Cardiovascular diseases take the lives of 17.9 million people every year, accounting for about 31 % of all global deaths, according to the World Health Organization. The most common type of these, coronary artery stenosis (CAS), or the narrowing of coronary arteries that reduces blood flow to the heart, is a frequent cause of death in Europe. Stent implantation is a common way to treat CAS, but arteries can become re-blocked over time, a condition known as restenosis. This can happen when cells such as macrophages – occurring in the walls of blood vessels and in loose connective tissue – and smooth muscle cells from the patient’s blood grow over the stent surface.
To address this challenge, a team of experts have designed and produced a new stent that uses human antibodies to prevent the activation of the patient’s immune response. Supported by the EU-funded EPICSTENT project, the team published its findings in the ‘Journal of Biomedical Materials Research Part B: Applied Biomaterials’. “In this study, stainless steel cardiovascular stents were functionalized with recombinant scFv [single-chain variable fragment] antibody fragments speciﬁc for vascular endothelial growth factor receptor-2 (VEGFR2) that is expressed on EPCs [endothelial progenitor cells] and ECs [endothelial cells].”
A news release by the National University of Ireland (NUI) Galway explains the process: “The antibodies are isolated in the laboratory using phage display technology, a genetic engineering approach that mimics the human immune system, followed by production in E. coli bacteria for tethering onto the lattice structure of the stent under sterile manufacturing conditions.”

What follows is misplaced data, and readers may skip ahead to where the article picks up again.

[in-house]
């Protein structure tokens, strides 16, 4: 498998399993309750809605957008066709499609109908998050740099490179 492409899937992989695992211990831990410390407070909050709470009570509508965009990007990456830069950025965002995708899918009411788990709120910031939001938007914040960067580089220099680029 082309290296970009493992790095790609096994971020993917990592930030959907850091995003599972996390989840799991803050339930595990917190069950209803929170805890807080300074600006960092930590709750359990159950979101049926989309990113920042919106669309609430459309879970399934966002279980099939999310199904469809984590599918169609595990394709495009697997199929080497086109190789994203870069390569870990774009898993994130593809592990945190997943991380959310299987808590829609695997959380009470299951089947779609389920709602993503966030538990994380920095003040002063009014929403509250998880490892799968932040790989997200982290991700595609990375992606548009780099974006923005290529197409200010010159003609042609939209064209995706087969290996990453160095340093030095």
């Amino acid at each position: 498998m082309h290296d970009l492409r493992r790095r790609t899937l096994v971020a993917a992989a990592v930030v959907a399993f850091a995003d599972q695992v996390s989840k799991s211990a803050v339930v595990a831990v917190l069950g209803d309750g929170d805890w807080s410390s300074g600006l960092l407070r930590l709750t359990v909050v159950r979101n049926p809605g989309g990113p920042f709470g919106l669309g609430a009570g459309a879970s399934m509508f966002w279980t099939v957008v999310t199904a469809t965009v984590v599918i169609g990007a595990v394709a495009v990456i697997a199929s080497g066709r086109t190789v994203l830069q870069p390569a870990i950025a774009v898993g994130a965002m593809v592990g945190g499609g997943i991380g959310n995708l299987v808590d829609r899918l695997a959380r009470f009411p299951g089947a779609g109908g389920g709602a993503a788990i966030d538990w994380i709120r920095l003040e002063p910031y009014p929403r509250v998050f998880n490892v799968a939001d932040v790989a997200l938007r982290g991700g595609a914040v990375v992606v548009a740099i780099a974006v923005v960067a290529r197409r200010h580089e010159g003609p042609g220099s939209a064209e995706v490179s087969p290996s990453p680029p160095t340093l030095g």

The same news release says the steel stents that are coated with human antibodies hold the “endothelial cells from the patient’s blood and the surrounding artery.” It adds: “This leads to stents becoming rapidly ‘camouflaged’ within the walls of the native blood vessels, enabling them to avoid rejection by the patient’s immune system while providing the mechanical strength necessary to keep the artery open.”
Project coordinator Prof. Gerard Wall from NUI Galway notes that the prototype stent “has demonstrated its effectiveness in preclinical studies and is now under development by the manufacturer in Poland with a view to reducing restenosis (reoccurrence of a narrowing of a blood vessel) events in patients and improving the long-term outcome of surgical interventions.”
Throughout its 4-year duration, the EPICSTENT (Antibody-functionalised cardiovascular stents for improved biocompatibility and reduced restenosis) project also sought to foster exchange of knowledge and to create a new pool of specialised researchers. Their training covered protein engineering, materials science and medical devices production and analysis. The project’s final report summary on CORDIS states: “The work has increased the human skills base in advanced materials and nanobiotechnology in Europe and contributed to the development of the European medical device industry. The longer term biomedical goal of the work is to realise a commercially viable, biocompatible and bioactive cardiovascular stent that will exhibit improved in vivo performance, leading to significant improvements in patient outcomes and a corresponding decrease in vital healthcare costs.”